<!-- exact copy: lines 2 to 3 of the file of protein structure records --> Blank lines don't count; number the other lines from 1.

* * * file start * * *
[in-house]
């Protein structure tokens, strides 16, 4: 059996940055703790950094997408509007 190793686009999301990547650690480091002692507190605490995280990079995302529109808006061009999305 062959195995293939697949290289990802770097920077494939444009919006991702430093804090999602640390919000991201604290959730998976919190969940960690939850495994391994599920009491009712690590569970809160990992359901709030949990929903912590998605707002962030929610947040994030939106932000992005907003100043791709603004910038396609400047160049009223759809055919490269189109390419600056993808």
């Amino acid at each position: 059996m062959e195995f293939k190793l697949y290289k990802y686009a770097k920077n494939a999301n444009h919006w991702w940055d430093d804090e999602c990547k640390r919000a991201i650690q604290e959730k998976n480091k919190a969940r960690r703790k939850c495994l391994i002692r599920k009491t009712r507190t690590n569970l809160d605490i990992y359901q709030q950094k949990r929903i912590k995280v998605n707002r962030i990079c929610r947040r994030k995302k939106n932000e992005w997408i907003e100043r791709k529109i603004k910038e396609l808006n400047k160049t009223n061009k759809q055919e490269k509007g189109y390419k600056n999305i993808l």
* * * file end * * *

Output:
């Protein structure tokens, strides 16, 4: 059996940055703790950094997408509007 190793686009999301990547650690480091002692507190605490995280990079995302529109808006061009999305 062959195995293939697949290289990802770097920077494939444009919006991702430093804090999602640390919000991201604290959730998976919190969940960690939850495994391994599920009491009712690590569970809160990992359901709030949990929903912590998605707002962030929610947040994030939106932000992005907003100043791709603004910038396609400047160049009223759809055919490269189109390419600056993808």
């Amino acid at each position: 059996m062959e195995f293939k190793l697949y290289k990802y686009a770097k920077n494939a999301n444009h919006w991702w940055d430093d804090e999602c990547k640390r919000a991201i650690q604290e959730k998976n480091k919190a969940r960690r703790k939850c495994l391994i002692r599920k009491t009712r507190t690590n569970l809160d605490i990992y359901q709030q950094k949990r929903i912590k995280v998605n707002r962030i990079c929610r947040r994030k995302k939106n932000e992005w997408i907003e100043r791709k529109i603004k910038e396609l808006n400047k160049t009223n061009k759809q055919e490269k509007g189109y390419k600056n999305i993808l």